The Carrot Bread Experiment. | Rock Candy

Monday, December 14, 2009

The Carrot Bread Experiment.

Posted By on Mon, Dec 14, 2009 at 10:00 AM


As I mentioned before, I'm trying out some new recipes to add to my arsenal of holiday baking. Thus, this attempt at Carrot Bread. I have been, er, blessed with a large bounty of carrots in the kitchen, and figured what the heck. Let's give it a try. Details and step-by-step instructions on the jump.

Have a holiday recipe you'd like to share? Drop me a line at Photos also welcome.


For this recipe you will need:

4 eggs
2 cups of sugar
1 1/2 cups vegetable oil
3 cups flour
2 teaspoons cinnamon
2 teaspoons freshly grated nutmeg
1 1/2 teaspoons baking soda
1 teaspoon salt
3 cups grated raw carrots
1 cup baking raisins
1 cup crushed walnuts

Preheat oven to 350 degrees.



Beat eggs.



Add in sugar and thoroughly integrate.



Add in vegetable oil. Stop blender when combined.



Sift flour into bowl.



Add spices, baking soda and salt.



Blend well.



Add to wet mix in quarters. DON'T have the blender going when you add in each installment of dry mix... or you'll have a flour cloud on your hands.



Let the batter come together.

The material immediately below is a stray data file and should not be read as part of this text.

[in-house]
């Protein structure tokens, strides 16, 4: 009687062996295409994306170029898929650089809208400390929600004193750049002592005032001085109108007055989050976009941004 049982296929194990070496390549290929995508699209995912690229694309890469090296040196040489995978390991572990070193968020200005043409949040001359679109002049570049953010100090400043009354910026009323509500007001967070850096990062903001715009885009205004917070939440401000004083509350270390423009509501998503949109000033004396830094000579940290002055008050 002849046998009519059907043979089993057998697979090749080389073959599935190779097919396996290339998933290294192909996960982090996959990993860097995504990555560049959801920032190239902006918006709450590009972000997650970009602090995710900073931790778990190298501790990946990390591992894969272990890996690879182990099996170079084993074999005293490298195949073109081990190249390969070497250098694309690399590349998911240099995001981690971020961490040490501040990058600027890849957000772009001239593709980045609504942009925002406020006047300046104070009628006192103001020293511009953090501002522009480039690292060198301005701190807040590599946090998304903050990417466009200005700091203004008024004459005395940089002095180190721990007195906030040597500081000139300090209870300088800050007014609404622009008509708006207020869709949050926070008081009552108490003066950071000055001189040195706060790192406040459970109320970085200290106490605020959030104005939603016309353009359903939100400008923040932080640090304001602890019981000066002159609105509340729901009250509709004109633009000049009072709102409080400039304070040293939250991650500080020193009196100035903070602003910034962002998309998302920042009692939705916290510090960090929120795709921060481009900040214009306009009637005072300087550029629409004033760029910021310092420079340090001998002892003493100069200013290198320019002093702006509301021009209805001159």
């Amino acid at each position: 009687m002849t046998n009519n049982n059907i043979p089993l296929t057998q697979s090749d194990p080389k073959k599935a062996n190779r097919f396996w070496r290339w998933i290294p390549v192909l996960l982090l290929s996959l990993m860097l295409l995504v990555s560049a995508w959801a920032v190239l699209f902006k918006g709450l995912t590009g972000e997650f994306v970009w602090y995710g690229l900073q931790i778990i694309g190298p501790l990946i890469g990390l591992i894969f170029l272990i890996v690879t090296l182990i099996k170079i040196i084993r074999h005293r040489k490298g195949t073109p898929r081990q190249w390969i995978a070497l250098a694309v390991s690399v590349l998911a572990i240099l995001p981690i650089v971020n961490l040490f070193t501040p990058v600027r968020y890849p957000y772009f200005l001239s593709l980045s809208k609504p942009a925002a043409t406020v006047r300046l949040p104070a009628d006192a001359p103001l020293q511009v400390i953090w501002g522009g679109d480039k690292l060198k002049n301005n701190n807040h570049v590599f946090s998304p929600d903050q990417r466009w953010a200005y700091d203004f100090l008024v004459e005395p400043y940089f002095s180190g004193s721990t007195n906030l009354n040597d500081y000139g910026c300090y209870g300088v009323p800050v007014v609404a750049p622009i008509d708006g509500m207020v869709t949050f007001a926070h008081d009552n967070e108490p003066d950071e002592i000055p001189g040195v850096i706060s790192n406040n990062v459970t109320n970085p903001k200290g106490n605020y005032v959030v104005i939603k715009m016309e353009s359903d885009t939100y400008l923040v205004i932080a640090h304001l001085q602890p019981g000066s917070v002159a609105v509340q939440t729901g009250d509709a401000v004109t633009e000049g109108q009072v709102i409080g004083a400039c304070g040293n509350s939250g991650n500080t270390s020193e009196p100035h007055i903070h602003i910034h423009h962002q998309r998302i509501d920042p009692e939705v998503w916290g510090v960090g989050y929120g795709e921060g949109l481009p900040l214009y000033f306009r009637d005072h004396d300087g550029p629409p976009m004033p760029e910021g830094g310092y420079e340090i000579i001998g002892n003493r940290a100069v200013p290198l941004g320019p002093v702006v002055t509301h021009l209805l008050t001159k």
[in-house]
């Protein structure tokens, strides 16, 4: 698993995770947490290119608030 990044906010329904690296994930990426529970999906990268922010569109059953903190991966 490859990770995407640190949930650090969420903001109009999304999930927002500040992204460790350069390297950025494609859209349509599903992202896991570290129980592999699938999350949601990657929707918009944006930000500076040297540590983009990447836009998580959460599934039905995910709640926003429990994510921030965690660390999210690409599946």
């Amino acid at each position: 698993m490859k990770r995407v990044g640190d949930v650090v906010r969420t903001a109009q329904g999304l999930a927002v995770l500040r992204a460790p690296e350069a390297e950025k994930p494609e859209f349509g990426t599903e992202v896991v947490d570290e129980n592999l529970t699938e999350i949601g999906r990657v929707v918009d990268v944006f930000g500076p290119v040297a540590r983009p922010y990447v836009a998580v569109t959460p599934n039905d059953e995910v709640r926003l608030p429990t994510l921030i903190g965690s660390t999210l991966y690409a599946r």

Add in carrots by the handful.



Add in raisins.



Add in walnuts. If they're not broken up small enough before they go in, the blender will do the rest for you.



When it's blended, the batter will take on an orange hue.



Spoon batter into two 9"x5" loaf pans. If your loaf pans aren't exactly that size, it's no big deal. You can also do muffins.



Bake in 350 degree oven for 50-60 minutes (30-40 for muffins) or until toothpick inserted in the middle comes out clean.



Let rest for 15-20 minutes in the pan. Take a spatula and loosen the sides, then invert on cooling rack. Let cool for an hour before you wrap. If you can't wait, it may crumb up a bit -- but if you've already poured your milk and have your butter waiting, hey, more power to you.

I found this carrot bread to be a nice, firm consistancy. It's not too sweet (it's certainly not carrot cake) and a little salted butter goes a long way with it.

If you plan to gift or ship a loaf, wait until it cools. Take plastic wrap and lay out two roughly 18 inch sections, one perpendicular to the other (like a cross). Lay your bread face-down in the center. Fold each side of the plastic wrap over -- it doesn't really matter which way, as long as the edges are sealed. Set the package aside. Roll out an 18" length of aluminum foil. Place package in the middle. Make sure all edges are sealed when you fold it. This should keep the moisture in your carrot cake for several days.

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